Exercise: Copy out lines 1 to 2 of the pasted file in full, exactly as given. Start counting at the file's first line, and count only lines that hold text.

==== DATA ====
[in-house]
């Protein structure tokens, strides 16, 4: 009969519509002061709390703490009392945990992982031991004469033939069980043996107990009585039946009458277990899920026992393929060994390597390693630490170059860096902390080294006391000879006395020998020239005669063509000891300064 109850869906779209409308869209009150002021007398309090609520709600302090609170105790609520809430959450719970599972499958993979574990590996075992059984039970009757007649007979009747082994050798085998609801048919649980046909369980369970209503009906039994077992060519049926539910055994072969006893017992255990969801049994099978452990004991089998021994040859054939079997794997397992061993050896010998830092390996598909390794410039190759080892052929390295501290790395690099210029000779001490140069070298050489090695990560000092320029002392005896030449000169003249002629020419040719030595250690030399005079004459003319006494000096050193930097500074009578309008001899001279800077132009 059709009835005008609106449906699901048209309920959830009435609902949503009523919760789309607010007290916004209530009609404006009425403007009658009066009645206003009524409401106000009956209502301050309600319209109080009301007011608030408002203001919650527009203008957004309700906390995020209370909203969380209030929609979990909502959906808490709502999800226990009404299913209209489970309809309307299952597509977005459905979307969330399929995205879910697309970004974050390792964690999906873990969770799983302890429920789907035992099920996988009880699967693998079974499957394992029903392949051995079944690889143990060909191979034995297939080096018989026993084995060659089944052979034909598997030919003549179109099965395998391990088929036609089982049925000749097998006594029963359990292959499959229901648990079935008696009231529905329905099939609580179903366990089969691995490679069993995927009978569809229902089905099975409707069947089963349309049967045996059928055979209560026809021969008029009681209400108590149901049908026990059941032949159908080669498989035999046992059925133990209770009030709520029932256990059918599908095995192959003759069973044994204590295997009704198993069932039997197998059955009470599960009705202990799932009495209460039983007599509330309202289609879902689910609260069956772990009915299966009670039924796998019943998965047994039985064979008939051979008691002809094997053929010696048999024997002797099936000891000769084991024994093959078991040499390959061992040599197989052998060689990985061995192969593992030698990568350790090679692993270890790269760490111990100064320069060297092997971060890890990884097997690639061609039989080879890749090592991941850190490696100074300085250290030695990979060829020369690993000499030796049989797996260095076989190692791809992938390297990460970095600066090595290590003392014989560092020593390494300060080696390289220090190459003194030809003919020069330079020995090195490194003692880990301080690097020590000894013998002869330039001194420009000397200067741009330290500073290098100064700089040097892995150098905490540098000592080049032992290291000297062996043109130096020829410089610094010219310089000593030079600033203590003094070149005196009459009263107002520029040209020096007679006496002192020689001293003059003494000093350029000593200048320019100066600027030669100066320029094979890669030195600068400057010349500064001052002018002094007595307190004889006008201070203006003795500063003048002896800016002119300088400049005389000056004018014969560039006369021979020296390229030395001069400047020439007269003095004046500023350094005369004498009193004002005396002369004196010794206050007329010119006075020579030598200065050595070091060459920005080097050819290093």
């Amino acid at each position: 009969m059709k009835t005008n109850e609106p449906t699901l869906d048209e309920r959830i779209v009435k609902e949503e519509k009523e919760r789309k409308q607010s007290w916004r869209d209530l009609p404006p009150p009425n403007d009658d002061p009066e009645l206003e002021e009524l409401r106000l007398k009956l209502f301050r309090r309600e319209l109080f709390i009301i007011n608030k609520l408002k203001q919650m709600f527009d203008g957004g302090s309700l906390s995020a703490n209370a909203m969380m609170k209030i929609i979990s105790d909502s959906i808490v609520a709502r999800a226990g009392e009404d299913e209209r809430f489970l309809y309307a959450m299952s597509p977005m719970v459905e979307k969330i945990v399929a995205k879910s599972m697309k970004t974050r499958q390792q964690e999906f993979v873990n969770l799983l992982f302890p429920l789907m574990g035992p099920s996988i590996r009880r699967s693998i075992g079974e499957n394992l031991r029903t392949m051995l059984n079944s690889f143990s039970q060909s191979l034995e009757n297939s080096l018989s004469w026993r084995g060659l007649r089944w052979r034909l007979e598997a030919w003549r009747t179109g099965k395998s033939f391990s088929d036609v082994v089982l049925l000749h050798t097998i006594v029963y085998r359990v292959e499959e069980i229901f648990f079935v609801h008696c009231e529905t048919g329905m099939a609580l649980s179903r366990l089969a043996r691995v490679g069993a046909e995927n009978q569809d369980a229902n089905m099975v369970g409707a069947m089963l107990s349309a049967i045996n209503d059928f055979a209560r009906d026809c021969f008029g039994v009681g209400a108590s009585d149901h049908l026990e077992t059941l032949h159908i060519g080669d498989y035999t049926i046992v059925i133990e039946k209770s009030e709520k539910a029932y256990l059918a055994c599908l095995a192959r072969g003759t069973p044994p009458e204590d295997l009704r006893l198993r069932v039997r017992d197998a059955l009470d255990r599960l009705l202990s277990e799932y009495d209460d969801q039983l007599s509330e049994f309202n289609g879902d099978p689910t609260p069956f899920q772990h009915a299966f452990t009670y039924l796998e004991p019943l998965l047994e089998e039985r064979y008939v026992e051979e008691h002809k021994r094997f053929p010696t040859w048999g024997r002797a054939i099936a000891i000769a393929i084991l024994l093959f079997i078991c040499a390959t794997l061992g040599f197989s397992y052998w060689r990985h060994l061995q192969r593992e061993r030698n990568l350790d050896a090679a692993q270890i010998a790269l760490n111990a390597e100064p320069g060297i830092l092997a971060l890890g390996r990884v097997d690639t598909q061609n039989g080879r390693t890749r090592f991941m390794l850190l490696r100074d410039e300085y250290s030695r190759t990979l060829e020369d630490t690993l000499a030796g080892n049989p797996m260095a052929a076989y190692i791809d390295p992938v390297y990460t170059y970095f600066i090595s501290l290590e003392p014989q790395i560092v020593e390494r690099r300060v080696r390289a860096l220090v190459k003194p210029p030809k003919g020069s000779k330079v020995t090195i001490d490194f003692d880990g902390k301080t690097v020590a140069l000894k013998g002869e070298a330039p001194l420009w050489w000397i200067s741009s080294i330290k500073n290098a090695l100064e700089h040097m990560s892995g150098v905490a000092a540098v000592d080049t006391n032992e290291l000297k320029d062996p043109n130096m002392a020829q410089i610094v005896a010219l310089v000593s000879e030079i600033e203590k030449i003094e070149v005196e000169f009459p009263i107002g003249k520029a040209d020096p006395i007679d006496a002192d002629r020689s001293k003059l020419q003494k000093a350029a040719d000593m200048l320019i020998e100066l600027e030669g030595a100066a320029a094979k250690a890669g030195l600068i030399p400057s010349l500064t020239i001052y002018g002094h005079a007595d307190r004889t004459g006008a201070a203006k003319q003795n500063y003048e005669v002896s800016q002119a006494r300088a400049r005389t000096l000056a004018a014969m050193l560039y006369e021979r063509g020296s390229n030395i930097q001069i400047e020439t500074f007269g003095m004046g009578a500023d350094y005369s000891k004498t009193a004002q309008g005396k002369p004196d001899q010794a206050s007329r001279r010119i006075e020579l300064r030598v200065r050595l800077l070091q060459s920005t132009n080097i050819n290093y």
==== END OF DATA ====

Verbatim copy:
[in-house]
């Protein structure tokens, strides 16, 4: 009969519509002061709390703490009392945990992982031991004469033939069980043996107990009585039946009458277990899920026992393929060994390597390693630490170059860096902390080294006391000879006395020998020239005669063509000891300064 109850869906779209409308869209009150002021007398309090609520709600302090609170105790609520809430959450719970599972499958993979574990590996075992059984039970009757007649007979009747082994050798085998609801048919649980046909369980369970209503009906039994077992060519049926539910055994072969006893017992255990969801049994099978452990004991089998021994040859054939079997794997397992061993050896010998830092390996598909390794410039190759080892052929390295501290790395690099210029000779001490140069070298050489090695990560000092320029002392005896030449000169003249002629020419040719030595250690030399005079004459003319006494000096050193930097500074009578309008001899001279800077132009 059709009835005008609106449906699901048209309920959830009435609902949503009523919760789309607010007290916004209530009609404006009425403007009658009066009645206003009524409401106000009956209502301050309600319209109080009301007011608030408002203001919650527009203008957004309700906390995020209370909203969380209030929609979990909502959906808490709502999800226990009404299913209209489970309809309307299952597509977005459905979307969330399929995205879910697309970004974050390792964690999906873990969770799983302890429920789907035992099920996988009880699967693998079974499957394992029903392949051995079944690889143990060909191979034995297939080096018989026993084995060659089944052979034909598997030919003549179109099965395998391990088929036609089982049925000749097998006594029963359990292959499959229901648990079935008696009231529905329905099939609580179903366990089969691995490679069993995927009978569809229902089905099975409707069947089963349309049967045996059928055979209560026809021969008029009681209400108590149901049908026990059941032949159908080669498989035999046992059925133990209770009030709520029932256990059918599908095995192959003759069973044994204590295997009704198993069932039997197998059955009470599960009705202990799932009495209460039983007599509330309202289609879902689910609260069956772990009915299966009670039924796998019943998965047994039985064979008939051979008691002809094997053929010696048999024997002797099936000891000769084991024994093959078991040499390959061992040599197989052998060689990985061995192969593992030698990568350790090679692993270890790269760490111990100064320069060297092997971060890890990884097997690639061609039989080879890749090592991941850190490696100074300085250290030695990979060829020369690993000499030796049989797996260095076989190692791809992938390297990460970095600066090595290590003392014989560092020593390494300060080696390289220090190459003194030809003919020069330079020995090195490194003692880990301080690097020590000894013998002869330039001194420009000397200067741009330290500073290098100064700089040097892995150098905490540098000592080049032992290291000297062996043109130096020829410089610094010219310089000593030079600033203590003094070149005196009459009263107002520029040209020096007679006496002192020689001293003059003494000093350029000593200048320019100066600027030669100066320029094979890669030195600068400057010349500064001052002018002094007595307190004889006008201070203006003795500063003048002896800016002119300088400049005389000056004018014969560039006369021979020296390229030395001069400047020439007269003095004046500023350094005369004498009193004002005396002369004196010794206050007329010119006075020579030598200065050595070091060459920005080097050819290093």